If anything, they’re going to accelerate it at a time when the Bush administration basically wants to turn up the pressure. So you are beginning to see a real fissure between the United States approach and the approach of our closest ally and the one with the most at stake.
TERENCE SMITH: Is it your impression that this is beginning to distract the administration from Iraq and from preparations for Iraq?
DAVID SANGER: It can’t help but do so. And of course they say look, we can do both at one time, and we have been doing both at one time.
But the fact of the matter is that that the North Koreans in the space of a week, have moved this from a slow burning crisis to a very immediate one, and one that the United States is going to have to deal with and perhaps the United Nations Security Council is going to have to deal with in coming weeks just as the Iraq issue comes to a head.
Now there is a division of opinion within the administration about whether the North Koreans are deliberately timing this to coincide with a moment when we are intently focused on Iraq. But in any case, whether they are or they are not, the fact of the matter is that the administration now has to deal with two crises in two very different parts of the world simultaneously.
And one could make an argument that the threat from North Korea is certainly a much more imminent one, and the government is acting much more unpredictably than the Iraqi government is right now.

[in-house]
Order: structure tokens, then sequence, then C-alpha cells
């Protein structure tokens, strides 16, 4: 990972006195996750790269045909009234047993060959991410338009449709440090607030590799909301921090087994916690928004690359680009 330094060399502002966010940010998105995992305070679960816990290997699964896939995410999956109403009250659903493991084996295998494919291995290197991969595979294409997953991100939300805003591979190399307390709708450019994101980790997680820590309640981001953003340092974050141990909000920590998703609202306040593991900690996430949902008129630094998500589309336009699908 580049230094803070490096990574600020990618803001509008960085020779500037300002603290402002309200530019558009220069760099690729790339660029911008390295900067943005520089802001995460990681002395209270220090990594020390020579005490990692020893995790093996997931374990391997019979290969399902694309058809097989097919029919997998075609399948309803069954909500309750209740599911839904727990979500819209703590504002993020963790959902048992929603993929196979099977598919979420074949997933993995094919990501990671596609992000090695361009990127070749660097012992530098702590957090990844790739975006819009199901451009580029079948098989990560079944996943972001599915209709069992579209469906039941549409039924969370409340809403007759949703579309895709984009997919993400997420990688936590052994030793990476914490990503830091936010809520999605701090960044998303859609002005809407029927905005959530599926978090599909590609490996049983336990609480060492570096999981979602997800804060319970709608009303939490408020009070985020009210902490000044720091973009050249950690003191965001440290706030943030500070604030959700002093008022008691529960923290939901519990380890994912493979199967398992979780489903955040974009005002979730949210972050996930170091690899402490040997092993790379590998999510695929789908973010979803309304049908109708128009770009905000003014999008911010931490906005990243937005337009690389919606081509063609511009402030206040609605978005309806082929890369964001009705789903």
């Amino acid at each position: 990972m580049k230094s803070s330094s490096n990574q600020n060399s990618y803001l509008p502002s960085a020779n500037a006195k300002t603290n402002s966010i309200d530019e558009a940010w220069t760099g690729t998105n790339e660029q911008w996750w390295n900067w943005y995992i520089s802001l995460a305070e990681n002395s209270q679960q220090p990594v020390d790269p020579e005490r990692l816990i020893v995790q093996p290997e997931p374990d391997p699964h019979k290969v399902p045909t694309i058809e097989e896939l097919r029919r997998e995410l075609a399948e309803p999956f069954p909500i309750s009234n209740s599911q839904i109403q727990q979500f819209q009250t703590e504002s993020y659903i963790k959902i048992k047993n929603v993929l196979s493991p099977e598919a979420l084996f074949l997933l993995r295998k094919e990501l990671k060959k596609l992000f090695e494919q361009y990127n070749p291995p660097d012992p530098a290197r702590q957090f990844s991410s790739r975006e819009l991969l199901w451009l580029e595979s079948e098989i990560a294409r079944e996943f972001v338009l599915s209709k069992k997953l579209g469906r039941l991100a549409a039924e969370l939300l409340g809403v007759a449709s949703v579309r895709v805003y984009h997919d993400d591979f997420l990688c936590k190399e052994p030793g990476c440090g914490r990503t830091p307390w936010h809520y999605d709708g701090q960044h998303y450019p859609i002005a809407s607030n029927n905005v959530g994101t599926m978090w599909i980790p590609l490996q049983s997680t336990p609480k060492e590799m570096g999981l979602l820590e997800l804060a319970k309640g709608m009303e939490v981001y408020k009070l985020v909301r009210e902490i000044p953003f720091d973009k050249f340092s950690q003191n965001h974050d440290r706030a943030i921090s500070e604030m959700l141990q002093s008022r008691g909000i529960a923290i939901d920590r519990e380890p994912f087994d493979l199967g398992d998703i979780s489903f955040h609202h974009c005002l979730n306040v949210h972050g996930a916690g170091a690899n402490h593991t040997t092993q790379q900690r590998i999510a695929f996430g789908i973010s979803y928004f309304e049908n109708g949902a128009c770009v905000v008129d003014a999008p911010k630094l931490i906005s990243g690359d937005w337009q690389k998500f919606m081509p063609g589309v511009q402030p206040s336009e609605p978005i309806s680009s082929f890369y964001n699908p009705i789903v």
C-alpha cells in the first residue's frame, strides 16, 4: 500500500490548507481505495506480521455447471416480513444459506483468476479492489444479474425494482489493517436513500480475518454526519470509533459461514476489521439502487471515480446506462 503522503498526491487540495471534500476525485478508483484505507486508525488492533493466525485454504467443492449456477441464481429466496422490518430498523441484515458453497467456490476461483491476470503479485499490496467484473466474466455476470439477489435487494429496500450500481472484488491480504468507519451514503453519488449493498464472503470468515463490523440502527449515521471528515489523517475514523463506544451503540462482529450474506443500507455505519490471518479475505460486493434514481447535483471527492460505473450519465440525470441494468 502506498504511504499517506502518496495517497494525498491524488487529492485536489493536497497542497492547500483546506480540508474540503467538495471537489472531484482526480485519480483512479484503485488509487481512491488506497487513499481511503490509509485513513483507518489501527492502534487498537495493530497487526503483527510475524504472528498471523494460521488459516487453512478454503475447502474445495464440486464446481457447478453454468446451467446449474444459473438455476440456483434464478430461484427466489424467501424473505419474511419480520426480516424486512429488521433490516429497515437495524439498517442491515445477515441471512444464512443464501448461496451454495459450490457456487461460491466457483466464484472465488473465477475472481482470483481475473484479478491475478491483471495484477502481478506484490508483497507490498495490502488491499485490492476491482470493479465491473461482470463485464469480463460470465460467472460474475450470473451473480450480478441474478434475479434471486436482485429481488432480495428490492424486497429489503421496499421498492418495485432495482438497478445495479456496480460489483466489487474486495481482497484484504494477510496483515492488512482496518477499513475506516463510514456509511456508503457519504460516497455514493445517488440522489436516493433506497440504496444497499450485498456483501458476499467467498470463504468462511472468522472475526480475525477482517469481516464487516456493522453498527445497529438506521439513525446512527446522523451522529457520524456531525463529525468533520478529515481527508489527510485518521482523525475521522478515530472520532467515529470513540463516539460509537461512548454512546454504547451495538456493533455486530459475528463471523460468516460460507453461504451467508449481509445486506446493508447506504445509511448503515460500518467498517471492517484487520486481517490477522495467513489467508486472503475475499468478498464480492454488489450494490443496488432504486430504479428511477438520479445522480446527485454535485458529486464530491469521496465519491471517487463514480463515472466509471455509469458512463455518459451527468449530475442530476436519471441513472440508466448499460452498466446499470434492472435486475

TERENCE SMITH: And another voice was heard from — from the region, China, today, through its official newspaper, criticized some recent remarks by Secretary Rumsfeld saying just that, that two wars could be fought simultaneously if necessary — describing them as hawkish and dangerous. Did that have any resonance down in Crawford?
DAVID SANGER: Well, the Chinese have been playing a sort of two-part game here, Terry. On the one hand they have issued a number of statements urging the North Koreans to back off from their nuclear program. And the administration has encouraged each one of those statements, figuring that China may be the last state with any influence and leverage over North Korea.
At the same time, the Chinese are very leery of any suggestion that the United States might take a more active role right on China’s borders. They’ve always been uneasy with the large American presence in East Asia because, of course, it competes with their own regional sphere of influence.
And so on the one hand the Chinese want to contain the North Koreans. On the other hand, they don’t want the United States to get the idea that it can move freely and militarily in East Asia, where, of course, we already have 100,000 troops.
TERENCE SMITH: Finally, very briefly, David, can you sort of summarize what the White House strategy will be to diffuse this?
DAVID SANGER: Well, Terry, from the best that we can tell, the White House right now is going to follow the path of the International Atomic Energy Agency, which is going to meet in Vienna early next month and we believe refer this to the United Nations Security Council.
The U.S. idea here is to sort of stay in the background, let the IAEA take the brunt of bringing the violations to the Security Council’s attention. But at some point, the U.S. is going to have to put its cards on the table and say look, this is our strategy for how much we want to confront the North Koreans.
They clearly are not setting the kind of deadlines and timelines we’ve set in the Iraq crisis, and clearly the administration would like to see this stay somewhat on the back burner while Iraq is dealt with. The North Koreans don’t seem to be cooperating with that very much and it’s doubtful right now whether or not that strategy will work.
TERENCE SMITH: Exactly. David Sanger, “New York Times,” thank you very much.
DAVID SANGER: Thank you, Terry.